Rachel Abrams

Elegy for My Grandmothers

You would have hated to know you died the same week,
that we had to split our grief in two.
But nature is nothing if not efficient;
a whole generation swept up
and pulled back into the sea,
or the black space between exploding stars,
or wherever it is we go when our bodies
become too small for us.

I wish this was an ode.
Odes are for other people,
and elegies are always for yourself,
and I do not feel like being selfish right now.
Mostly, I would like to walk into your houses
and make the world stop spinning.
Mostly, I would like to pull down every book from your shelves
and sit next to you on your corduroy couch
while you smile and touch the pages.
Mostly, I would like to say, “Who’s this?”
so you can tell me about the old gods in your sepia photos.

Mostly, I would like to say sorry, and mean it.
Mostly, I would like to give you every yellow tulip in the world.
Mostly, I would like to tell you, “I love you” for every day I didn’t.
But this isn’t an ode.
It is just a soft-sinking lifeboat.
It is just matchsticks, and dandelions.
It is just me, throwing a rope to you from Virginia,
pretending it is not too late.

When You Have Two Homes

you are always saying goodbye.
It is always ending,
and starting-over, and remembering.

It is always blue evenings on the porch
and fuzzy radio. It is always

It is always missing something,
a smudged fingerprint,
an over-exposed passport photo,
the lines of your self blurring
at the edges.

It is always leaving.
It is always autumn,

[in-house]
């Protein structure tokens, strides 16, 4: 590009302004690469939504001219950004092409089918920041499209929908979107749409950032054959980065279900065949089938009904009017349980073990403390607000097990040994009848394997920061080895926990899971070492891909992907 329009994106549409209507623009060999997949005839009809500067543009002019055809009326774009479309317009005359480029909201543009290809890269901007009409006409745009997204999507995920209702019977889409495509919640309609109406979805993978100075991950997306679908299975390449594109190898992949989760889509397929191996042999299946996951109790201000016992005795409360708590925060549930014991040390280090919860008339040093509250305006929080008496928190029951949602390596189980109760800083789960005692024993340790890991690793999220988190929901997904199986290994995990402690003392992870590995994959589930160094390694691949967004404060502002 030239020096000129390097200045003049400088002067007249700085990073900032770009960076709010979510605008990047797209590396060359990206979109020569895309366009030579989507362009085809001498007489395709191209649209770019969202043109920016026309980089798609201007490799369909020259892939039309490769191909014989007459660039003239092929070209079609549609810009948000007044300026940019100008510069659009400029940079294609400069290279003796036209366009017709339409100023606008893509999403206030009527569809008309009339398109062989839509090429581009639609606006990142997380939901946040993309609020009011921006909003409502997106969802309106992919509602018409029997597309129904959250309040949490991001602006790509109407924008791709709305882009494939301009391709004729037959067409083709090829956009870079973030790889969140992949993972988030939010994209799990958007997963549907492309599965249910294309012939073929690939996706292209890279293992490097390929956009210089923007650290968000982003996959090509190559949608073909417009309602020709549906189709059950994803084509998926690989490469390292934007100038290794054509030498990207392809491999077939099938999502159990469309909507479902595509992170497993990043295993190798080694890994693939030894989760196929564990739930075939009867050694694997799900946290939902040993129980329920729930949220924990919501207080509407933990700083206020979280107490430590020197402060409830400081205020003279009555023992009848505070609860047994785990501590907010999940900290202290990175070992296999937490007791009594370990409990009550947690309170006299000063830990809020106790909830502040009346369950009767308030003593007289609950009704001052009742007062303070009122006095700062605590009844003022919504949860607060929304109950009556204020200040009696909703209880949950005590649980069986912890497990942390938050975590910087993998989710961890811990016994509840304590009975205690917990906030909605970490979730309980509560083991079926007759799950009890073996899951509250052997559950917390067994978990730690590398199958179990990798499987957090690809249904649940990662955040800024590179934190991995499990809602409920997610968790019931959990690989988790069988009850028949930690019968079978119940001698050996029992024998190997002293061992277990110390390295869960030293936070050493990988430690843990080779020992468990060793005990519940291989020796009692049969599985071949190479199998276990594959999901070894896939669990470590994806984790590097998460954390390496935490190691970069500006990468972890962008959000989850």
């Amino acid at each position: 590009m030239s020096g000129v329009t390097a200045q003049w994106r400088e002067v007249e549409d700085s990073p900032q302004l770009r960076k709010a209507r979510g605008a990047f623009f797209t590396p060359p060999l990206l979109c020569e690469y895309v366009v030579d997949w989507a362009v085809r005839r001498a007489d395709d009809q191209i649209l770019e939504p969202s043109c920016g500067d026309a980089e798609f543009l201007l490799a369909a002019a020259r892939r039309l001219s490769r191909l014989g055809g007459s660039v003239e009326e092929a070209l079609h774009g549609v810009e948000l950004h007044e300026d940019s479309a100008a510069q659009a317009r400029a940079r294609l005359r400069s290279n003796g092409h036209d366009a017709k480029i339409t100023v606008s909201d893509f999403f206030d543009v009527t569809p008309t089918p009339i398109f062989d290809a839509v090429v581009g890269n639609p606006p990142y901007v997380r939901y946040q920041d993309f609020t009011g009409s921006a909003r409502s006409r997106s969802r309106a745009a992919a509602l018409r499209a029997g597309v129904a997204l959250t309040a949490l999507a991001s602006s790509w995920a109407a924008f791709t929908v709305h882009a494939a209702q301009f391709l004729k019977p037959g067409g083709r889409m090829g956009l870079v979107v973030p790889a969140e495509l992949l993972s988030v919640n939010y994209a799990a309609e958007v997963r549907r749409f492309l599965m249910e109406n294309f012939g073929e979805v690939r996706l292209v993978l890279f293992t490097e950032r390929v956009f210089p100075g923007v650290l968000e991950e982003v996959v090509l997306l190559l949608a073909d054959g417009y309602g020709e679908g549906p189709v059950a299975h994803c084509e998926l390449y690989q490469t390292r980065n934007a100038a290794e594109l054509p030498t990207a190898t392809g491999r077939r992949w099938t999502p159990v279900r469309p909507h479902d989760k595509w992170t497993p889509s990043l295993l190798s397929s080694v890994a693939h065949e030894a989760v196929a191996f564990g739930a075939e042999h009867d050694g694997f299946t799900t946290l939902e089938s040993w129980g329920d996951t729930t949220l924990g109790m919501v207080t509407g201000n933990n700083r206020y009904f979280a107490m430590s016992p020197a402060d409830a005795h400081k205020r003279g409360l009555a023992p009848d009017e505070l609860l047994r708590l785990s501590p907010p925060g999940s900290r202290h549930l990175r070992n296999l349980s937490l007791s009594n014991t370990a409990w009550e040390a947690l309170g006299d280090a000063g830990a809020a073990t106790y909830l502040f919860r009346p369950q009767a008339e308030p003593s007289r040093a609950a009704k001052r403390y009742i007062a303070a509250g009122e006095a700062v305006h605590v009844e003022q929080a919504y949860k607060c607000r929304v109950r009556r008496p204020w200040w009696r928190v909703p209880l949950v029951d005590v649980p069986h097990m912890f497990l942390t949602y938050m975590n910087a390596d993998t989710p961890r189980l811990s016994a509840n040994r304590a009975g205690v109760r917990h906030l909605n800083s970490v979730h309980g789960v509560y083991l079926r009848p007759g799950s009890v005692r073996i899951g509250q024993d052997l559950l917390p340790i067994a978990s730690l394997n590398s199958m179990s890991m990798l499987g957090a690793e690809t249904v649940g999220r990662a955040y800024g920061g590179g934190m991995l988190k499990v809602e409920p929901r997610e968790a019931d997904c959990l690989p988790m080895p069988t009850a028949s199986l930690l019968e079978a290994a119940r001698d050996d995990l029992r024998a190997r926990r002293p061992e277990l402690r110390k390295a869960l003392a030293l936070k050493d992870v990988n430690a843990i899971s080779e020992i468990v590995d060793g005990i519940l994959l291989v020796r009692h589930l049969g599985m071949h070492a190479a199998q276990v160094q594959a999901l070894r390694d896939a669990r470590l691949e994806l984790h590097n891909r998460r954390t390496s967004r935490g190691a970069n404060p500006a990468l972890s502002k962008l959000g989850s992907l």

and last-sip of lemonade,
and phone-call squeezed
between the leaf-shadows at dusk.
Twin sighs on either side.
It hasn’t rained yet,
but you can always smell it in the air.

My House

My house with a front yard that’s a sun-doused
circus at closing time
a place for hammocks and loud-footed lizards
with bricks that are handprints from Mars and
Zeus’s molars
bricks that were hotplates beneath small, six-year old sneakers

My house with windows that are telescopes pointed toward Olympus
Lewis & Clark magnifying glass
My house with a front door that’s a curved finger
and a swirl of gold ink on white envelope
whose keys are warm wedding rings
pebbles two parents plucked from shore eighteen years ago

My house whose walls are chipped nail polish and elephant spine
My house whose walls are worn spatula,
hard kiss goodbye, palms that smack and hold in equal parts
My house with a kitchen that’s a ballerina in a music box
a full skirt mid-spin
with stairs that are sleeping basilisk
with floor that is belly of a ship

With a bed that is baptism
a bed that is truck stop for weary prophets
My house with a bed that is North Star in dark night.


Rachel Abrams